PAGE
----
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I have the following code to try and get the current day in seconds since epoch, by removing any seconds after 00:00:00 on any given day:

public void method(Date date) {

...

long dayDate = date.getTime() - (date.getTime() % 86400L);

...

}

For some reason, dayDate is simply being set to date.getTime(), and the mathematical operators are doing nothing here.

How would I go about fixing this?

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1  
Come on... "Returns the number of milliseconds since January 1, 1970, 00:00:00 GMT represented by this Date object." –  Ignacio Vazquez-Abrams Mar 10 '12 at 4:13

2 Answers 2

up vote 1 down vote accepted

Like Ignacio already pointed out, date.getTime() returns the number of milliseconds since January 1st, 1970, so your line should have been:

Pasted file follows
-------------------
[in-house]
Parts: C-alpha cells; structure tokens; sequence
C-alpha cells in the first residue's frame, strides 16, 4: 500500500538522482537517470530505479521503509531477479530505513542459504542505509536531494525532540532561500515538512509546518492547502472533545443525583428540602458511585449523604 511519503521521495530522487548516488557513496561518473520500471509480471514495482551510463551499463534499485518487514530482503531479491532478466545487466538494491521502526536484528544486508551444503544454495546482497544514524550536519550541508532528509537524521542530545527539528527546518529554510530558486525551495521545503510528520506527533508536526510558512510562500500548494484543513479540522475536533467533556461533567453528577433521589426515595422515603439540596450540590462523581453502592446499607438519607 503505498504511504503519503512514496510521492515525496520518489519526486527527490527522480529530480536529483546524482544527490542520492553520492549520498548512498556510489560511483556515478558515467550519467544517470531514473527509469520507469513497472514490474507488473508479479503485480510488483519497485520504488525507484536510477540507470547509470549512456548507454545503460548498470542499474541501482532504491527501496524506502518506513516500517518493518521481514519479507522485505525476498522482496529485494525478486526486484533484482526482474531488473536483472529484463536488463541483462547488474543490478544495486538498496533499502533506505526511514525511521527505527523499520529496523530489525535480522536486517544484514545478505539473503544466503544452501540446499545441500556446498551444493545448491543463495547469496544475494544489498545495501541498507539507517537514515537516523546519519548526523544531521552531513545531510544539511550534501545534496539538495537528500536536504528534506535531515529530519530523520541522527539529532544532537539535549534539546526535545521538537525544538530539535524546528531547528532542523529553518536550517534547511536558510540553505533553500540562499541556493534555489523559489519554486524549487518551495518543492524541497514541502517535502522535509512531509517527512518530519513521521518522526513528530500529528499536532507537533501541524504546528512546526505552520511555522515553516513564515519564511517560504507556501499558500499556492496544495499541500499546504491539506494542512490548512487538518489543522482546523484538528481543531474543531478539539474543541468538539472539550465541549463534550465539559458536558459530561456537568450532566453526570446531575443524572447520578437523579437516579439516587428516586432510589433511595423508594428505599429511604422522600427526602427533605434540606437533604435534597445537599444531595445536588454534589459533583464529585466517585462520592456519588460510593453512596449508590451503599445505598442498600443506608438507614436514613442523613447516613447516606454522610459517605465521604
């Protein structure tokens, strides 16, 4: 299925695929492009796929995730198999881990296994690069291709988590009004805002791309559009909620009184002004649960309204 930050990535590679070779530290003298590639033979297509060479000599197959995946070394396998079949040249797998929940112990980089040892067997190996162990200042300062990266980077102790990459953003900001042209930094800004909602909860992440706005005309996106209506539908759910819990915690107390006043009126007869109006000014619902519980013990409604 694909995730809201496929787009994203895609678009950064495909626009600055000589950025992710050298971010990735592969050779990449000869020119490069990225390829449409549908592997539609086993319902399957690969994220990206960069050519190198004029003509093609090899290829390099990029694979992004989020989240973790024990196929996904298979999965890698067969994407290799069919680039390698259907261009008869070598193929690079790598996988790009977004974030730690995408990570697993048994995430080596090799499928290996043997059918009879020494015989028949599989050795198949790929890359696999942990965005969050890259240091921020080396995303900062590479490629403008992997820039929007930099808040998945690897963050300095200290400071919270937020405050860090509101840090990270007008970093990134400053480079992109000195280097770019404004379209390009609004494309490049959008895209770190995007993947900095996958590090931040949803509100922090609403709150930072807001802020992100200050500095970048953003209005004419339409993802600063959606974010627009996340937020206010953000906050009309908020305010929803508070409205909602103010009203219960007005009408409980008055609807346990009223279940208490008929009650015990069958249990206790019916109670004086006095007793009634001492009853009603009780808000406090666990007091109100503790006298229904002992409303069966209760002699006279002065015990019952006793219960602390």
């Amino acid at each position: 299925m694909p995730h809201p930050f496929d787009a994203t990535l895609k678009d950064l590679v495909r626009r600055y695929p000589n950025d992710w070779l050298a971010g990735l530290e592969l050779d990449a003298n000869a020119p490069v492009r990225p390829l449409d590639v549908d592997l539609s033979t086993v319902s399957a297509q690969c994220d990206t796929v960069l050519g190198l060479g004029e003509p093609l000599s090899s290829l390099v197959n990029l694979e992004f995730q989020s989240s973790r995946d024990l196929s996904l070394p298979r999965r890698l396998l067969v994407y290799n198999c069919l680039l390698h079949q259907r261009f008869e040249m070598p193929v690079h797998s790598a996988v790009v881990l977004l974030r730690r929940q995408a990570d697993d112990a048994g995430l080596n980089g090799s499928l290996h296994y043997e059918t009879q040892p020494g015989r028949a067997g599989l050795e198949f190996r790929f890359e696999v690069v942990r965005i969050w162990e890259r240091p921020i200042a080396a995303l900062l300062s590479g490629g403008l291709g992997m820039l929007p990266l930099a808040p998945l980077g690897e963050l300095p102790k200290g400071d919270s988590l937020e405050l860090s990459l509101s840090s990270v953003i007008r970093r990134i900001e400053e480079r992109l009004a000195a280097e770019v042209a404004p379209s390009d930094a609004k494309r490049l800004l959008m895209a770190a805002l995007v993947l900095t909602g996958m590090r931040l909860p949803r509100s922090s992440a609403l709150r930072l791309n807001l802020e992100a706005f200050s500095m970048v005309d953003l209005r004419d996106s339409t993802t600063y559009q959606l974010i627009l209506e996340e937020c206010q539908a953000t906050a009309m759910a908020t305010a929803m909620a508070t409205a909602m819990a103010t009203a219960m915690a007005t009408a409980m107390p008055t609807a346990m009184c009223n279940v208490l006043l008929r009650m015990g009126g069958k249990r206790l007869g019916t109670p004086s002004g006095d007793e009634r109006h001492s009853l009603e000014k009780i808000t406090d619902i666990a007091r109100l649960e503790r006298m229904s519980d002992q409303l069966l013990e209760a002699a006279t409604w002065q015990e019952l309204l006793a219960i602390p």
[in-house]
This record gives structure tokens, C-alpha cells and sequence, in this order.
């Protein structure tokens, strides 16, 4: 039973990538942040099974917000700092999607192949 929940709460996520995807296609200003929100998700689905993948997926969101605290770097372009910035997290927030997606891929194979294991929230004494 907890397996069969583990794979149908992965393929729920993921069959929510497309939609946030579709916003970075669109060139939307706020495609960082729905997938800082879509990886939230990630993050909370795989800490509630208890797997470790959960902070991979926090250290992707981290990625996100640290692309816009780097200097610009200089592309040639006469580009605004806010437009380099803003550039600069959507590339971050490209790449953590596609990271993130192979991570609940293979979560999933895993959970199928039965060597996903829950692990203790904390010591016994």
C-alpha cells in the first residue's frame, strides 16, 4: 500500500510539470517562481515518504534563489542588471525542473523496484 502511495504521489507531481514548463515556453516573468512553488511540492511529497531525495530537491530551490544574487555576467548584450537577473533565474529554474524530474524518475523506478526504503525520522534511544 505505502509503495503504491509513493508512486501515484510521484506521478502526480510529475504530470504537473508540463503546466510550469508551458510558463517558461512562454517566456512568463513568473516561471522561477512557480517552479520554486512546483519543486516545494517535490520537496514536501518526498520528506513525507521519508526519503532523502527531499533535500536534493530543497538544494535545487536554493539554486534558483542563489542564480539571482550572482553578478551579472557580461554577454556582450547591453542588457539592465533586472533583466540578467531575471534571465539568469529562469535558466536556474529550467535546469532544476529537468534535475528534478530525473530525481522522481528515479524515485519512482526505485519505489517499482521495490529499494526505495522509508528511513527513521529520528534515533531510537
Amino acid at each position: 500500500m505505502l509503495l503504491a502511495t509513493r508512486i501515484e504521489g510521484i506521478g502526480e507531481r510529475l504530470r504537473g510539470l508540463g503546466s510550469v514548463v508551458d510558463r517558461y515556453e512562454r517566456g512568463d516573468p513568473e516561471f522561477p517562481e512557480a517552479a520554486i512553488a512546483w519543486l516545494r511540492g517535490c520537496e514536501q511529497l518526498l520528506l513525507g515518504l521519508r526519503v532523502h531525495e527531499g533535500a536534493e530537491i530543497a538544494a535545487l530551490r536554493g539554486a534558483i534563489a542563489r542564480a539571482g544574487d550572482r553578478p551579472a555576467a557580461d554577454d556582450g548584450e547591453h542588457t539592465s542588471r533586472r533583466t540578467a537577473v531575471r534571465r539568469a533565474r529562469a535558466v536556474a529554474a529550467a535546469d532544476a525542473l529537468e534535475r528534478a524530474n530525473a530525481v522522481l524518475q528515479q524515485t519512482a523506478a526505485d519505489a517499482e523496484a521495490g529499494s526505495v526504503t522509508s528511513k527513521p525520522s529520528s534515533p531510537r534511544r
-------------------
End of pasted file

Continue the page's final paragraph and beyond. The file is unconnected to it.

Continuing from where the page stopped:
long dayDate = date.getTime() - (date.getTime() % 86400000L);

Iif you are planning on creating a new Date with dayDate, make sure that it has the right timezone, e.g. it should be in the UTC/GMT timezone. Otherwise, strange things like this could happen:

Date epoch = new Date(0);
System.err.println(epoch);

which gives on my machine Thu Jan 01 01:00:00 CET 1970 because my dates are by default created in the CET (+1) timezone. So if you would use your code and you would create a new Date instance by using the long you calculated, you would end up with a date not at 0:00 on that day, but at 1:00.

However, without immediately resorting to Joda Time (which may not be an option in your project), you can use a Calendar to get the number of seconds:

// Create the calendar and set the date.
Calendar calendar = new GregorianCalendar();
calendar.setTime(date);

// Set the hours, minutes, etc. to 0.
calendar.set(Calendar.HOUR, 0);
calendar.set(Calendar.MINUTE, 0);
calendar.set(Calendar.SECOND, 0);
calendar.set(Calendar.MILLISECOND, 0);
calendar.set(Calendar.AM_PM, Calendar.AM);

long dayDate = calendar.getTime();
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I'll recommend that you use Joda Time library. It has most of the functions related to date, time and calendar that you'll ever need.

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